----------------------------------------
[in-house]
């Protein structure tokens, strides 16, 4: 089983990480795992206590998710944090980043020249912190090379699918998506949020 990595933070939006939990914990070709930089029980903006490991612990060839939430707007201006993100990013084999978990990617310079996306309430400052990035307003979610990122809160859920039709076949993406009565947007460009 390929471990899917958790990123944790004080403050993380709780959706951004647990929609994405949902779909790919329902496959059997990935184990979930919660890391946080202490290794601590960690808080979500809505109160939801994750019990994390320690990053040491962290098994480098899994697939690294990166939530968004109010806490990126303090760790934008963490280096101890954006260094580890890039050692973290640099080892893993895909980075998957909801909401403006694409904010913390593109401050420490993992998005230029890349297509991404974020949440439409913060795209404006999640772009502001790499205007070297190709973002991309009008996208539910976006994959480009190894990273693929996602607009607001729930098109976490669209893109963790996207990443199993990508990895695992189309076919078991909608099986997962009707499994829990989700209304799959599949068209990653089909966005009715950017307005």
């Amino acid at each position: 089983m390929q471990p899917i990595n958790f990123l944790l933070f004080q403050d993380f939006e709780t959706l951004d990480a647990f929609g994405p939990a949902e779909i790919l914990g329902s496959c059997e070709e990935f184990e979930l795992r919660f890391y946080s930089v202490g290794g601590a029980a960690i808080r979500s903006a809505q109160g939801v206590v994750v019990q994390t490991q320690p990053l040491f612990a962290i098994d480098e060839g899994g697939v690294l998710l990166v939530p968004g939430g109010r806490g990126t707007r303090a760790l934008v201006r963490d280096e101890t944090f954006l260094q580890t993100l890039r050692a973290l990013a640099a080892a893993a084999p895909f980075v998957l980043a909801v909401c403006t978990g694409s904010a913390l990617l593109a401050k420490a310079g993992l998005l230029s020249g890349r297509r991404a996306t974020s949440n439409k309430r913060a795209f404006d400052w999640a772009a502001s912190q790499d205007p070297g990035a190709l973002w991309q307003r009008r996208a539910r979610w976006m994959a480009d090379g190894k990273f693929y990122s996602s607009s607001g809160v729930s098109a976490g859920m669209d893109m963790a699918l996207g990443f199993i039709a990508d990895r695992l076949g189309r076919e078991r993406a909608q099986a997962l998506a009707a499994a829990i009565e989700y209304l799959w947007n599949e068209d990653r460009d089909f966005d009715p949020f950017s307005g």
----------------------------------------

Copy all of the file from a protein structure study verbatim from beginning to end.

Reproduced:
[in-house]
């Protein structure tokens, strides 16, 4: 089983990480795992206590998710944090980043020249912190090379699918998506949020 990595933070939006939990914990070709930089029980903006490991612990060839939430707007201006993100990013084999978990990617310079996306309430400052990035307003979610990122809160859920039709076949993406009565947007460009 390929471990899917958790990123944790004080403050993380709780959706951004647990929609994405949902779909790919329902496959059997990935184990979930919660890391946080202490290794601590960690808080979500809505109160939801994750019990994390320690990053040491962290098994480098899994697939690294990166939530968004109010806490990126303090760790934008963490280096101890954006260094580890890039050692973290640099080892893993895909980075998957909801909401403006694409904010913390593109401050420490993992998005230029890349297509991404974020949440439409913060795209404006999640772009502001790499205007070297190709973002991309009008996208539910976006994959480009190894990273693929996602607009607001729930098109976490669209893109963790996207990443199993990508990895695992189309076919078991909608099986997962009707499994829990989700209304799959599949068209990653089909966005009715950017307005």
């Amino acid at each position: 089983m390929q471990p899917i990595n958790f990123l944790l933070f004080q403050d993380f939006e709780t959706l951004d990480a647990f929609g994405p939990a949902e779909i790919l914990g329902s496959c059997e070709e990935f184990e979930l795992r919660f890391y946080s930089v202490g290794g601590a029980a960690i808080r979500s903006a809505q109160g939801v206590v994750v019990q994390t490991q320690p990053l040491f612990a962290i098994d480098e060839g899994g697939v690294l998710l990166v939530p968004g939430g109010r806490g990126t707007r303090a760790l934008v201006r963490d280096e101890t944090f954006l260094q580890t993100l890039r050692a973290l990013a640099a080892a893993a084999p895909f980075v998957l980043a909801v909401c403006t978990g694409s904010a913390l990617l593109a401050k420490a310079g993992l998005l230029s020249g890349r297509r991404a996306t974020s949440n439409k309430r913060a795209f404006d400052w999640a772009a502001s912190q790499d205007p070297g990035a190709l973002w991309q307003r009008r996208a539910r979610w976006m994959a480009d090379g190894k990273f693929y990122s996602s607009s607001g809160v729930s098109a976490g859920m669209d893109m963790a699918l996207g990443f199993i039709a990508d990895r695992l076949g189309r076919e078991r993406a909608q099986a997962l998506a009707a499994a829990i009565e989700y209304l799959w947007n599949e068209d990653r460009d089909f966005d009715p949020f950017s307005g």